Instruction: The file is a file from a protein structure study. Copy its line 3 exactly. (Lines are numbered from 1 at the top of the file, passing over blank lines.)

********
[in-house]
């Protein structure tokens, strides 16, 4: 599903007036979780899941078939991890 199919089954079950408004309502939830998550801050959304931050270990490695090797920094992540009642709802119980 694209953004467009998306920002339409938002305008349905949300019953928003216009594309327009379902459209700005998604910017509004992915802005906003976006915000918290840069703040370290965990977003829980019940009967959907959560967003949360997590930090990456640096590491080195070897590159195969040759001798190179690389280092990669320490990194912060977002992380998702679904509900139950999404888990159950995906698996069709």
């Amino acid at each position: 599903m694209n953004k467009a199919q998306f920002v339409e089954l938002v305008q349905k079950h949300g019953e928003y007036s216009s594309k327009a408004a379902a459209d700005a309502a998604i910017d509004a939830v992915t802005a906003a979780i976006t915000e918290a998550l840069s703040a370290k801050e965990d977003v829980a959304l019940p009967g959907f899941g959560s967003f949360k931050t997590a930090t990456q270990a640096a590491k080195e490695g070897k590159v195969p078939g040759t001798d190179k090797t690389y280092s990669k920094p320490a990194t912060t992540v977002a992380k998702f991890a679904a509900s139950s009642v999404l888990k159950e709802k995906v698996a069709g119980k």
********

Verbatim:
């Amino acid at each position: 599903m694209n953004k467009a199919q998306f920002v339409e089954l938002v305008q349905k079950h949300g019953e928003y007036s216009s594309k327009a408004a379902a459209d700005a309502a998604i910017d509004a939830v992915t802005a906003a979780i976006t915000e918290a998550l840069s703040a370290k801050e965990d977003v829980a959304l019940p009967g959907f899941g959560s967003f949360k931050t997590a930090t990456q270990a640096a590491k080195e490695g070897k590159v195969p078939g040759t001798d190179k090797t690389y280092s990669k920094p320490a990194t912060t992540v977002a992380k998702f991890a679904a509900s139950s009642v999404l888990k159950e709802k995906v698996a069709g119980k």